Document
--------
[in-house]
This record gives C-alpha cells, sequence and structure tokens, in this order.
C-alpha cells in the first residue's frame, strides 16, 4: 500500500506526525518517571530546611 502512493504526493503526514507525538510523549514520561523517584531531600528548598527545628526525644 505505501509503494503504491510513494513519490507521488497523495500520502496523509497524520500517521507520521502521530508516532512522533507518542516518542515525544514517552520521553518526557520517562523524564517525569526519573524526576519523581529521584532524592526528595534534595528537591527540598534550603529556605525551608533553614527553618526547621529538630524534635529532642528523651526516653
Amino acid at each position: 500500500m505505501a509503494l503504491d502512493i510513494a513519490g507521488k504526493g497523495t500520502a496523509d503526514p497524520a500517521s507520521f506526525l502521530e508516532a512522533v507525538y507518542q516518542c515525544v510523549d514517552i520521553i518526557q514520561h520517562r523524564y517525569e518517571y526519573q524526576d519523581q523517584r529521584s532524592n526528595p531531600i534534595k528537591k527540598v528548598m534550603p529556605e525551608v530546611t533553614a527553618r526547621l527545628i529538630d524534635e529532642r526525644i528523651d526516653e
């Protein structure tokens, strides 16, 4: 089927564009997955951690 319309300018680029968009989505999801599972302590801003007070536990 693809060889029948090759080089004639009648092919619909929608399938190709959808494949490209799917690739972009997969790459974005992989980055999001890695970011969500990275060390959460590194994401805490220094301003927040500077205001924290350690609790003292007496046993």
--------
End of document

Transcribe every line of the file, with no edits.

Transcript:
[in-house]
This record gives C-alpha cells, sequence and structure tokens, in this order.
C-alpha cells in the first residue's frame, strides 16, 4: 500500500506526525518517571530546611 502512493504526493503526514507525538510523549514520561523517584531531600528548598527545628526525644 505505501509503494503504491510513494513519490507521488497523495500520502496523509497524520500517521507520521502521530508516532512522533507518542516518542515525544514517552520521553518526557520517562523524564517525569526519573524526576519523581529521584532524592526528595534534595528537591527540598534550603529556605525551608533553614527553618526547621529538630524534635529532642528523651526516653
Amino acid at each position: 500500500m505505501a509503494l503504491d502512493i510513494a513519490g507521488k504526493g497523495t500520502a496523509d503526514p497524520a500517521s507520521f506526525l502521530e508516532a512522533v507525538y507518542q516518542c515525544v510523549d514517552i520521553i518526557q514520561h520517562r523524564y517525569e518517571y526519573q524526576d519523581q523517584r529521584s532524592n526528595p531531600i534534595k528537591k527540598v528548598m534550603p529556605e525551608v530546611t533553614a527553618r526547621l527545628i529538630d524534635e529532642r526525644i528523651d526516653e
């Protein structure tokens, strides 16, 4: 089927564009997955951690 319309300018680029968009989505999801599972302590801003007070536990 693809060889029948090759080089004639009648092919619909929608399938190709959808494949490209799917690739972009997969790459974005992989980055999001890695970011969500990275060390959460590194994401805490220094301003927040500077205001924290350690609790003292007496046993």